ATN Working Groups
About ATN Working Groups
Currently, the ATN has these active working groups:
Community-engaged Dissemination and Implementation Working Group
Bioethics Working Group
The mission statements and goals for each of these working groups are listed below.
“These working groups are an opportunity to collaboratively extend the work of individual programs and projects to new and emerging areas so that we can flexibly respond to the HIV epidemic among youth,” Sylvie Naar, PhD, said. She is the ATN Executive Committee chair and the principal investigator for the ATN Scale It Up project. Dr. Naar is a professor in the Department of Behavioral Sciences and Social Medicine at the Florida State University (FSU) College of Medicine, and she is the director of the Center for Translational Behavioral Science at FSU.
Joining a Working Group
If you see a working group in the list below that interests you, and you are part of the ATN’s project / study staff, contact Dr. Sylvie Naar to learn more about joining at Sylvie.Naar@med.fsu.edu.
The Community-engaged Dissemination and Implementation (CEDI) Working Group
The Community-engaged Dissemination and Implementation Research (CEDI) working group was formed to respond to two External Scientific Panel (ESP) recommendations: 1) Enhance participatory research; 2) Increase strategic communication. According to a recent special section on CEDI (Holt and Chambers, 2017), CEDI research involves “dissemination or implementation of evidence-based health interventions within clinical or community-based processes or partnerships, including but not limited to community-based participatory research.”
1. To continually evaluate the current and planned efforts for participatory research within the ATN.
a. To delineate the ATN’s target clinical and community settings based on the original Request for Application (RFA) and the current U19s that comprise the ATN.
2. To monitor the strategic communication plan to disseminate ATN activities and findings.
3. To facilitate biannual CEDI Stakeholders Panel (CEDI-SP) to provide a forum within which people from outside the ATN can bring their different perspective and to understand the barriers and facilitators of scaling up evidence-based behavior change interventions that prevent the spread of HIV among adolescents and emerging adults and improve the health of those living with HIV.
The Bioethics Working Group
The mission of the bioethics working group is to leverage available evidence to develop strategies to address ethical complexities in the recruitment, consent to enrollment, and retention of minor adolescents and emerging adults in biomedical and behavioral HIV research, and delineate appropriate empirical research gaps that must be filled. Exploring these ethical complexities through a youth-empowerment framework will advance a diverse program of research designed to address evidence gaps in HIV prevention and treatment for often marginalized youth communities.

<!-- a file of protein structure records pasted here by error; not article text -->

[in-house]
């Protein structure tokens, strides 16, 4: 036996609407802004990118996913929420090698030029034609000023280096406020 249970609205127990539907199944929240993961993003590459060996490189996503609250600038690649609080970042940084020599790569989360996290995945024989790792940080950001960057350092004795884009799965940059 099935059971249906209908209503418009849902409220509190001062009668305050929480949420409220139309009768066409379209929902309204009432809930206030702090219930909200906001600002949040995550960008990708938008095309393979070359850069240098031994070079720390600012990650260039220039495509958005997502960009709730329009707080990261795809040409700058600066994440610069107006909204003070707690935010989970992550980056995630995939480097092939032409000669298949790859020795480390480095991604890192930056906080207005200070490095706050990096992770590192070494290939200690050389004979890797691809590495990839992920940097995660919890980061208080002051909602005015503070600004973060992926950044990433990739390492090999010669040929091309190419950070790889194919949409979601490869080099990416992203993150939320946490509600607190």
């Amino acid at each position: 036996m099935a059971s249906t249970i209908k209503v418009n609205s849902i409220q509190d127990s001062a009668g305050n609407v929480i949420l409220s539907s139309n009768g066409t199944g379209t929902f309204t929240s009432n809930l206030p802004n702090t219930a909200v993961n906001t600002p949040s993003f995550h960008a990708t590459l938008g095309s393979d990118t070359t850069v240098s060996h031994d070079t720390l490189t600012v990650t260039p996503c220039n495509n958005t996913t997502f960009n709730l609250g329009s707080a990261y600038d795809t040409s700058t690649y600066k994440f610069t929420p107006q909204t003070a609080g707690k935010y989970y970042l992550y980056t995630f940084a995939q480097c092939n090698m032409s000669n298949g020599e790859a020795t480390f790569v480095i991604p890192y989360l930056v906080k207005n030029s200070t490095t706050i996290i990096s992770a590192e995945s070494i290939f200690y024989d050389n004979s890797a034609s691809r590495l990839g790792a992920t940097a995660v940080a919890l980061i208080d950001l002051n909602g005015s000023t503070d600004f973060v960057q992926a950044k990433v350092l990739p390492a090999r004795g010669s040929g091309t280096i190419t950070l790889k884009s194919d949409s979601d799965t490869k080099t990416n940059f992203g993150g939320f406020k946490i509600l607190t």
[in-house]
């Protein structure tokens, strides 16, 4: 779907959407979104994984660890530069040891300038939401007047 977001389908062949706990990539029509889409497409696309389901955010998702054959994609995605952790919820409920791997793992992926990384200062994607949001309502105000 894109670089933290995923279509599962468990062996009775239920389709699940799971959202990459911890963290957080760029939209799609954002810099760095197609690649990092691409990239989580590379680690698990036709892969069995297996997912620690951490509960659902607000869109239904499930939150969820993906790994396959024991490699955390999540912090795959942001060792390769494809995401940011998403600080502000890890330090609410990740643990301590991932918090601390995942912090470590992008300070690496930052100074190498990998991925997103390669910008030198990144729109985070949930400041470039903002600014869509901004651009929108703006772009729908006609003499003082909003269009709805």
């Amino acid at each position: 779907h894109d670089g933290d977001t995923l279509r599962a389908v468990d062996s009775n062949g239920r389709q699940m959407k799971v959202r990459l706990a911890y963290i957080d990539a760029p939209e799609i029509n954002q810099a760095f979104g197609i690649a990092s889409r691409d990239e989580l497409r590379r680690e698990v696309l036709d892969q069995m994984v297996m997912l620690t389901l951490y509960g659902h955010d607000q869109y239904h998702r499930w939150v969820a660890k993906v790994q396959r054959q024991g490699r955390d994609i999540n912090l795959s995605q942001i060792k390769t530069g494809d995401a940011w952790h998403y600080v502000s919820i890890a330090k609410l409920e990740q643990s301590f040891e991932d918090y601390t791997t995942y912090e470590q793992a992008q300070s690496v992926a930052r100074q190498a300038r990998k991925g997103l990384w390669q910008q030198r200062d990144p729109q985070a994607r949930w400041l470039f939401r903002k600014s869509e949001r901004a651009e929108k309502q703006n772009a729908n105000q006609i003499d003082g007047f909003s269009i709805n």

1. Examining existing ethical frameworks and evidence-based methods for successful and ethical recruitment, consent, and retention of youth who are either at risk of HIV exposure or living with HIV.
i. Systematically review existing literature focused on:
• Current practices of recruitment, consent, and retention of at-risk and multiply marginalized youth communities
• Existing ethical guidelines for the use of digital networked technologies such as electronic health records (EHRs) and social media for recruitment, consent, and retention of these communities
• Demonstrated drivers of trust and mistrust of institutionally affiliated researchers and health care providers among these communities.
2. Soliciting and describing stakeholder perceptions of ethical, legal, or regulatory challenges encountered in their work with at-risk and multiply marginalized youth communities.
i. Systematically analyze existing data from adolescents, parents of adolescents, young adults, IRB administrators, and researchers who described their: experiences with research (as participants or regulatory personnel), opinions about youth engagement in research, preferences regarding recruitment and consent, and perceptions of unresolved ethical issues and needs.
ii. Conduct a qualitative/mixed method study with youth living with HIV who are sporadically engaged in care, public health officials, and health care providers, to develop ethical, community-informed recruitment, consent, and retention strategies.
iii. Explore the ethical implications of using molecular surveillance/analysis from population-level surveillance registries and similar emerging platforms to prioritize public health activities in marginalized communities.
3. Utilize findings to develop approaches to address the identified ethical, legal, or regulatory challenges described by key stakeholders.
i. Collaboratively develop a brief report of findings, policy recommendations, and standard operating procedures, including:
• Scripts for recruitment
• Consent forms and multimedia presentations to ensure youth understand the risks and benefits of HIV research
• Guidelines for ethical use of social media and medical records for recruitment and retention of youth in HIV research
• Clear and complete explanation of risks to confidentiality, with greater emphasis on activities associated with study (travel, taking medications, evidence of blood draws) as possible mechanisms of inadvertent disclosure of participation
• Guidelines for the ethical closure of research studies, to include: dissemination of results, and termination of participant-research team relationships